Friday, September 21, 2012
Prost! Top 5 DFW Oktoberfest celebrations
Dust of those lederhosen and polish your stein, it's Oktoberfest time!
Every fall, Americans take to the pubs with on a whim of German pride to celebrate the European holiday that spans race, religion, and heritage. The Munich Oktoberfest is a two-week festival in the streets, bars, and homes of every German and Bavarian citizen. Thousands of people from all over the world head to this popular tourist destination and take part in a tradition nearly two centuries in the making. The namesake Oktoberfest begins September 22 and run to October 7, though Americans usually celebrate until Halloween. Cities all over DFW have their own renditions of the beer festival, some even gaining national attention.
Here are a few of our favorite happenings, so for the love of beer, go out and celebrate!
The 25th Addison Oktoberfest
One of the nation’s most renowned and authentic Bavarian experiences takes place in DFW’s backyard. Addison’s 25th Annual Oktoberfest is in full swing after Mayor Todd Meier tapped the first keg of Spaten on Thursday in a traditional German fervor using a wooden mallet to drive in the spout. Over the weekend, the festival plays host to a 5K benefiting local non-profit Wipe Out Kid’s Cancer, a series of competitive events involving beer kegs and a Dachshund parade and dog races. Friday night, aspiring yodelers compete on stage to be named Addison’s German Idol and earn prizes. Be sure to make a reservation at the Brau Haus to enjoy a three-course meal and beer served in a commemorative stein. Tickets are $45 and can be purchased on Eventbrite.
Rahr & Sons 5K
What better excuse is there to drink beer all day after having burned a bunch of calories running a 5K? Rahr & Sons gives you that opportunity September 29 with an enthusiastic race beginning and ending at the brewery on the outskirts of downtown Fort Worth. Ladies in their dirndl and gents in their lederhosen run for the Benefit of Habitat for Humanities before celebrating the season at the Rahr Beirgarten. Participants receive a free tour of the complex, some brewskies, and the chance to jam out to some live polka.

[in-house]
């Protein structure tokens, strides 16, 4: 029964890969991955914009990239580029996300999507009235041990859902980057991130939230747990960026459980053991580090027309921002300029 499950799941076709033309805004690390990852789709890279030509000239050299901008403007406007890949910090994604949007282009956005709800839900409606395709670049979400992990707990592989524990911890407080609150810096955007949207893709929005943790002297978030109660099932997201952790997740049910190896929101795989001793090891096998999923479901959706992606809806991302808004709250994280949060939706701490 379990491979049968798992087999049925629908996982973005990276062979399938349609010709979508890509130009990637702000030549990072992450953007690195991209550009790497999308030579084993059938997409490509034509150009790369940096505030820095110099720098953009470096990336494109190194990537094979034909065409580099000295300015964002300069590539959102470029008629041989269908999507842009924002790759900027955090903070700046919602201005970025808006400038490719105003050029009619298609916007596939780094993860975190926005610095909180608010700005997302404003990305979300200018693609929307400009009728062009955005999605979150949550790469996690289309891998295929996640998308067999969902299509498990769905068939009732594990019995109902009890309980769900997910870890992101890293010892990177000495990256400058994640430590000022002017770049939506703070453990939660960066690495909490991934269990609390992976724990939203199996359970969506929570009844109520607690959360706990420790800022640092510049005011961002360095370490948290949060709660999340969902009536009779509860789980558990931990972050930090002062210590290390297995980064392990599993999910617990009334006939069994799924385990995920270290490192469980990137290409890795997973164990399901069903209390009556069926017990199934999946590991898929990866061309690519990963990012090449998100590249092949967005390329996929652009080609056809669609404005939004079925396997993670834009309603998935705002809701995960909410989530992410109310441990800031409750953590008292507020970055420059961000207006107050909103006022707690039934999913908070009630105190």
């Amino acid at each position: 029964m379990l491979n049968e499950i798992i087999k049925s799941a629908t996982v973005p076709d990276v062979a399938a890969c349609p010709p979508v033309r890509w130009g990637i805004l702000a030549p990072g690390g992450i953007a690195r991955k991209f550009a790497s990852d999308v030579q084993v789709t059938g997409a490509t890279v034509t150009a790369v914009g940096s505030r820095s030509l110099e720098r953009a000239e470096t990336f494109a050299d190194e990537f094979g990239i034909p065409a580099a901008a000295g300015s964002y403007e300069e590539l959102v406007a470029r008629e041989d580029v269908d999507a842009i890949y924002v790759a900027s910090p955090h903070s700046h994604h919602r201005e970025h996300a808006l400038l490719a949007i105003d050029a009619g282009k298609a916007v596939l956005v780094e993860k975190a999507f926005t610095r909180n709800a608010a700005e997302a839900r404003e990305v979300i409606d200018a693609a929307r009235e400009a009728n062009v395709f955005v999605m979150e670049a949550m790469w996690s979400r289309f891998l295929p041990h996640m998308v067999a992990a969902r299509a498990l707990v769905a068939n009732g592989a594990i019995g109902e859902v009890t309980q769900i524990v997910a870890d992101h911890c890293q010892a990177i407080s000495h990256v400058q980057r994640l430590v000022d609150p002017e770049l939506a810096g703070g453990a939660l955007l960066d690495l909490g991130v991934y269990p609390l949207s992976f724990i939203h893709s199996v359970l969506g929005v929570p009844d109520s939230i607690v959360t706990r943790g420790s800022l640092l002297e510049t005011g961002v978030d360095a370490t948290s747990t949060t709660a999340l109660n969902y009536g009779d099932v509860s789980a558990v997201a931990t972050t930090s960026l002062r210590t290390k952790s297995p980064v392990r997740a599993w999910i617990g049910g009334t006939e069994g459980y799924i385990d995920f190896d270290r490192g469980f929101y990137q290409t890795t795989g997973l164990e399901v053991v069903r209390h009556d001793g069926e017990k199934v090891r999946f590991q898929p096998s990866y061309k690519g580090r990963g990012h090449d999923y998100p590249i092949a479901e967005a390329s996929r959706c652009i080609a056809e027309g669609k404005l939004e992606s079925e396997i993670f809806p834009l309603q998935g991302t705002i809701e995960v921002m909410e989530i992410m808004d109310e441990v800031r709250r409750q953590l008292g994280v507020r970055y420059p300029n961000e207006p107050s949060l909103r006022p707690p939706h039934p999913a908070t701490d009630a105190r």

Brooklyn Oktoberfest Mug Night
If you’re looking for something a little more low key, head on over to The Flying Saucer in Addison on October 3. The crew there will be celebrating Brooklyn Oktoberfest Mug Night, during which attendees can drink this unique brew and take home the glass. Brooklyn’s Oktoberfest is brewed with Bavarian Heirloom Munich and Pilsner malts, and goes well with heavy meats such as chicken steak and roasted pork. Pair this with The Flying Saucer’s Sheboygan Side-by-Side — two beer brats on a bun with spicy mustard with dill pickle, sauerkraut, diced red onion, and a side of potato salad — for a meal as close to Germany as you can get here in Texas.
In its 11th year, Southlake Oktoberfest has morphed into a full three-day event with credible a line up of up and coming local musicians. October 4-6, enjoy German-inspired food and face painting to the tunes of Josh Weathers Band or Le Freak, and peruse local artisan booths set up around the Town Square. Our bet is the weather will be perfect for this outdoor celebration.
Sunday Saturday is your chance to catch the annual Weiner Dog Race, also on the square. Admission to Southlake Oktoberfest is free, as is parking. All you need to do is get on out there.
If you want to boogie in true German fashion, head to Sons of Hermann Hall on Saturday, October 13, where The Royal Klobasneks will be playing the OOMPAH-fest party. Wash down sausages, pretzels, kraut, and the other usual treats with an extensive list of to-be-determined German beers. Bring your dancing shoes for the upbeat sounds of polka, swing, pop, and country from The Royal Klobasneks, a local seven-piece featuring accordion, tuba, saxophone, and clarinet. Tickets to the show are $15, which includes one plate of food. Now that sounds like a darn delicious deal.
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